Moses is the central character of the exodus story. Despite being raised in the Egyptian pharaoh’s household, he became the savior of his oppressed nation of Israel. Just as Moses himself had connections to both the Egyptians and Hebrews, the provenance of his name also has Egyptian and Hebrew roots.
Earlier in Exodus, the pharaoh’s daughter found the baby Moses in a basket floating in the reeds of the Nile River. Pharaoh’s daughter named him Moses, or in Hebrew “Moshe,” because “I drew him out of the water.” Here the pharaoh’s daughter uses the Hebrew term to give Moses his name. How the pharaoh’s daughter would know the Hebrew terminology to give this child a Hebrew name is a question for the commentators, but the Torah is clear, that this name had Hebrew roots.
Moses’ name also seems to have Egyptian roots. In the Egyptian language, the word Mose means “… is born” or “child of…” The name Mose could be appended to the names of gods. Names containing ‘Mose’ are found over a long time period, and were given to a number of prominent pharaohs.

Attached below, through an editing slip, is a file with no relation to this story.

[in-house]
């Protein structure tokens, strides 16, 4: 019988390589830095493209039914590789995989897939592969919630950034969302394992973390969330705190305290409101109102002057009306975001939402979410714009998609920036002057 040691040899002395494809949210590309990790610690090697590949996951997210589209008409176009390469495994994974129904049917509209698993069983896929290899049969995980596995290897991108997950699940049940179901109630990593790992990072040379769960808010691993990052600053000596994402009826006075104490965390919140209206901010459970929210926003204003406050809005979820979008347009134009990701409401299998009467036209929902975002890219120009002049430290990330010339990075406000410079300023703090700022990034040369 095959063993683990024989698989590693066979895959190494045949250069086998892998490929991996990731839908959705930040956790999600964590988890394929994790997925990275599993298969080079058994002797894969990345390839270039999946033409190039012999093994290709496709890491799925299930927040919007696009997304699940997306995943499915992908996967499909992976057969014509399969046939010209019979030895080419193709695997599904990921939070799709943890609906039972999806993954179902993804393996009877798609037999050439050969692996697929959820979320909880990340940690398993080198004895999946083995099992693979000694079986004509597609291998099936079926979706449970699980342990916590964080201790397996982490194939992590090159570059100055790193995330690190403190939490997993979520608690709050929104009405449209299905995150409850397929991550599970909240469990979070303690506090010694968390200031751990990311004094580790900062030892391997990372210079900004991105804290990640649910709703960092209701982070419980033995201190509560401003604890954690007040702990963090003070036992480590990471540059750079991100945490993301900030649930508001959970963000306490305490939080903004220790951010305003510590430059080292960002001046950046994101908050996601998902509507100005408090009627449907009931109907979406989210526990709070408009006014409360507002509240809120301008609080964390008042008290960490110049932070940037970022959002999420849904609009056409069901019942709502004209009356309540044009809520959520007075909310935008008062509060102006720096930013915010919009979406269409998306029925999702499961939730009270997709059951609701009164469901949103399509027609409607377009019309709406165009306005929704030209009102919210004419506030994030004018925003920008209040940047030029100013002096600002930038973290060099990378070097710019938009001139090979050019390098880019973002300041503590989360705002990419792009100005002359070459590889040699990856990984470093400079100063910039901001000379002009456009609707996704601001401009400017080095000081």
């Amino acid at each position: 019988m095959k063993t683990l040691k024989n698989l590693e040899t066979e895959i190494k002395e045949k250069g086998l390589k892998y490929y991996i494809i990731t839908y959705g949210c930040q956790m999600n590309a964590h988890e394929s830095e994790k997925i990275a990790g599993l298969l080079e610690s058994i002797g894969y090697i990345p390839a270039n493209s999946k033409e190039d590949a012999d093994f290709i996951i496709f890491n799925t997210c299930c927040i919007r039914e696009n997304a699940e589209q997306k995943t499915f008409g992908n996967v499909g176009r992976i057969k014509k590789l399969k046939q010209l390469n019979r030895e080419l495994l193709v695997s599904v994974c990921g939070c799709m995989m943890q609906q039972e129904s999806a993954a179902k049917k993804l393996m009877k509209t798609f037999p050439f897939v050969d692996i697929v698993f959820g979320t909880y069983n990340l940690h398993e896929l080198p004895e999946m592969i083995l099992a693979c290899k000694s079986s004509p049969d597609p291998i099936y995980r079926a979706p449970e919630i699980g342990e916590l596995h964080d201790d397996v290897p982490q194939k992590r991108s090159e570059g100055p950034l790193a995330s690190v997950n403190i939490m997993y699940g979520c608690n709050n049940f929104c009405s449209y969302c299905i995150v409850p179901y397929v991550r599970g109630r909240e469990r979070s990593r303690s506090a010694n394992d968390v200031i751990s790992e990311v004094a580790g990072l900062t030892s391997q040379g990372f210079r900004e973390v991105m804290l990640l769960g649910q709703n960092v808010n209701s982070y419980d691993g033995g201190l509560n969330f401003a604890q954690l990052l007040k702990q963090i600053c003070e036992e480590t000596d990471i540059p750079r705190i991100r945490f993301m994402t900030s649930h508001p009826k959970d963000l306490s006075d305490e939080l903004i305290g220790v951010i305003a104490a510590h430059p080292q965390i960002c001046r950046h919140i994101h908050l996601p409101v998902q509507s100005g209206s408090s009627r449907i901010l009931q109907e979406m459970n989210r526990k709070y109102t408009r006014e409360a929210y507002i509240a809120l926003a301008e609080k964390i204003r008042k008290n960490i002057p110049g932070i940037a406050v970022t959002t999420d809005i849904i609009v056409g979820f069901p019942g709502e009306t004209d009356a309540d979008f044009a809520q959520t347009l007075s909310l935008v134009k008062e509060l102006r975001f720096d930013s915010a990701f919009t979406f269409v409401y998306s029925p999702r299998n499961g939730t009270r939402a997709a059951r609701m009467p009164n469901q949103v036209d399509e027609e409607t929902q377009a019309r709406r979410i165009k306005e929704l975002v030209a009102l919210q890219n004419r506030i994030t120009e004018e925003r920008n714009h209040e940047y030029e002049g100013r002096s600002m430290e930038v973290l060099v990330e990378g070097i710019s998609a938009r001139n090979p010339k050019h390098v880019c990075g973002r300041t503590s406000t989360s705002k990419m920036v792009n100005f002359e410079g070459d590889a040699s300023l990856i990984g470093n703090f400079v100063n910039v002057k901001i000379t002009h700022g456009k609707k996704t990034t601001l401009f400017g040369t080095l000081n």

Dedumose I was an Egyptian pharaoh during the Second Intermediate Period, the time period during which there was no centralized rule, between the Middle Kingdom and New Kingdom. The founder of the New Kingdom and the 18th Dynasty of Egypt was the pharaoh Ahmose I. This name blends the name of the moon god, pronounced Aah, Iah or Yah, with ‘Mose’. The New Kingdom pharaoh Tuthmosis III extended Egypt’s borders further than any pharaoh before or after him. His name was comprised of the god Thoth appended by ‘Mose.’ Thoth was a prominent god in the Egyptian pantheon, a god of equilibrium in the universe and in the underworld, commonly depicted as a human with an ibis’ head. A large granite statue of Thutmose III, taken from the city of Thebes and dating to the 15th century BCE, is on display at New York’s Metropolitan Museum of Art. It is on view in Gallery 131, Accession Number 14.7.15.
In Shakespeare’s play Romeo and Juliet, Romeo Montague and Juliet Capulet lament that they carry the names of their warring families. Juliet asks, “What’s in a name? That which we call a rose by any other word would smell as sweet.” In the same vain, it is interesting to note that the ‘Mose’ is carried by two of the most prominent pharaohs in all of Egyptian history, and by the most important figure in the Torah. And Egyptian name or Hebrew name, Moses led his nation out of slavery in Egypt.